The nature of their interconnected relationships allowed for a creative process that flows with ease, with each aspect dependent on the creative contributions of the individual members. Songwriting normally begins with Christina and Noe composing instrumental parts and uploading them to Google Drive for Michelle and Jake to listen to. From there, Michelle often composes overarching melodies while Jake toils with drum parts. “I think we all play such an important role because we’re all writing our own parts and then presenting them to the group and luckily everyone is very talented in what they do so I’m really happy with our songwriting process,” says Carmona. “It truly takes all four of us to come up with the final product.” She furthers, “No seriously, nobody can write an amazing melody faster than Michelle. She’s too fast. She’s so fast. I mean, it really just blows me away honestly!”

For their upcoming third album Sugarcoat, the band wasn’t in a hurry to get things done this time. With the commitments of work and life absorbing their time, the band decided to let the creative process flow naturally over a long period of time. They spent about a year writing songs for Sugarcoat before spacing out their studio work throughout 2022 and 2023. “We just kind of do studio work whenever we can, whether that’s once a week or once every other week. It just gets kind of spaced out. That was really who it kind of took a longer time. The benefit from that is that we can really think about the songs and we can digest them, the things that we like or things that we don’t like,” Carmona says. “They’re finally coming out into the world and we’re so excited because it’s been so long we’ve been sitting on them.”

The result is an album sculpted from warm, harmonious feelings. The simmering summers of Austin seep through the layers of instrumentation, breezing by like an alluring daydream. Tracks like “Tamagotchi” are inspired by campy ‘90s comedies—like She’s All That and Clueless—refining a layered and infectious bubble-gum popping angst over soaring choruses. Former Smashing Pumpkins guitarist Jeff Schroeder makes an appearance on the album playing lead guitar on the shimmering single “Seafoam.”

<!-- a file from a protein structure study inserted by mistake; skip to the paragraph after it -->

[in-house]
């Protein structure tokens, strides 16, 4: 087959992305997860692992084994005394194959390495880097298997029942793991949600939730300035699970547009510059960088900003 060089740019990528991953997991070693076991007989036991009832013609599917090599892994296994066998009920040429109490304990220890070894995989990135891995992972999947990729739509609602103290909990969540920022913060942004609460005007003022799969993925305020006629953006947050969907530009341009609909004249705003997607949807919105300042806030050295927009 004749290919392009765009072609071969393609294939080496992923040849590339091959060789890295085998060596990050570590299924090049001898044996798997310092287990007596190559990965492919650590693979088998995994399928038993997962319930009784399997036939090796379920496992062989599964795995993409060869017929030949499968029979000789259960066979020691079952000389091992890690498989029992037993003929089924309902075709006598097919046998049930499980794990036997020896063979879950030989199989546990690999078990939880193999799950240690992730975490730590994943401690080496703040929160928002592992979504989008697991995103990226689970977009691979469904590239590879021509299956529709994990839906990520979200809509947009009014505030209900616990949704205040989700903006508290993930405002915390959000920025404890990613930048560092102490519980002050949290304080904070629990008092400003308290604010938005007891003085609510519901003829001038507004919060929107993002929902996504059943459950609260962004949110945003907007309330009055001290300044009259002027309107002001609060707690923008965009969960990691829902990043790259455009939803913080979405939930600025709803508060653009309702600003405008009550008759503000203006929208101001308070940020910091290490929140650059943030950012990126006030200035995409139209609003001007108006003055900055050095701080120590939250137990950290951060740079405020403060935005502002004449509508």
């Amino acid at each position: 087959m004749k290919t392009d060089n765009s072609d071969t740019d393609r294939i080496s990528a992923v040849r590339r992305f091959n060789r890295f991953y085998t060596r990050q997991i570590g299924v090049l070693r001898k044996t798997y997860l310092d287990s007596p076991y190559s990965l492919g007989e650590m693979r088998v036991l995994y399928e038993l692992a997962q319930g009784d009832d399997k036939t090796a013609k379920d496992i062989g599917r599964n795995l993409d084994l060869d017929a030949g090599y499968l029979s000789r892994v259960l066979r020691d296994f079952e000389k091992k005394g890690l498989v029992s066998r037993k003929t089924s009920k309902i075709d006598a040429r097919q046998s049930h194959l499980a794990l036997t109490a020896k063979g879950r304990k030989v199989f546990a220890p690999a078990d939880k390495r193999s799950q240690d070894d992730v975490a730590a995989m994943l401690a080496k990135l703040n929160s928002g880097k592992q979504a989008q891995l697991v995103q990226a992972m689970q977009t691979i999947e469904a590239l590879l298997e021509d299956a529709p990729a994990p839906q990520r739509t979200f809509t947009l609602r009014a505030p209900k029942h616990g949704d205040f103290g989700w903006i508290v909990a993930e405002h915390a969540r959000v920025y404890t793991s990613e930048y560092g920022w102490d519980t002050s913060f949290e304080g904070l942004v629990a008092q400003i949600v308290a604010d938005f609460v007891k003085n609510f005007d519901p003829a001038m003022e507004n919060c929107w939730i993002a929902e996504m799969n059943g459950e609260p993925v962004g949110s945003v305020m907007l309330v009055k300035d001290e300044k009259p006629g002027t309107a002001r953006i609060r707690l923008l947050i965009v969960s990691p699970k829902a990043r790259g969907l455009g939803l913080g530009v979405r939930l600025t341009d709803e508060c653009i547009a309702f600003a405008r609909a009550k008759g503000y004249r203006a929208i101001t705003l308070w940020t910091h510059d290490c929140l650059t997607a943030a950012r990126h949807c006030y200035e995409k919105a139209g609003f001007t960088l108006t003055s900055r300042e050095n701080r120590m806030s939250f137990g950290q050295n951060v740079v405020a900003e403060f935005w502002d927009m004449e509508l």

“I think that if you put on a record in the car driving around Austin on a day like today, which is beautiful and sunny, perfect outside weather, I think that it kind of encapsulates the sound that we have for our record,” Carmona says. “Like, it really is just the environment. There’s such a rich culture here of just music, it’s like there’s music in the air. It makes sense. It’s kind of like if you were to go to Seattle and listen to grunge or put on Nirvana like it makes sense for the space. I feel like that about our music. If you listen to it and you’re in Austin, it makes sense while you’re here.” Blushing’s distinct blend of dream pop and shoegaze distills all the whimsy and sunshine of an Austin afternoon into a song. Sugarcoat emanates tangible happiness brought out by the band members’ unbridled approach to songwriting. It’s raw and boundless, created with burning zeal and passion. Carmona sums it up simply, stating that “sometimes, it’s just magic.”

Watch the music video for “Slyce” below.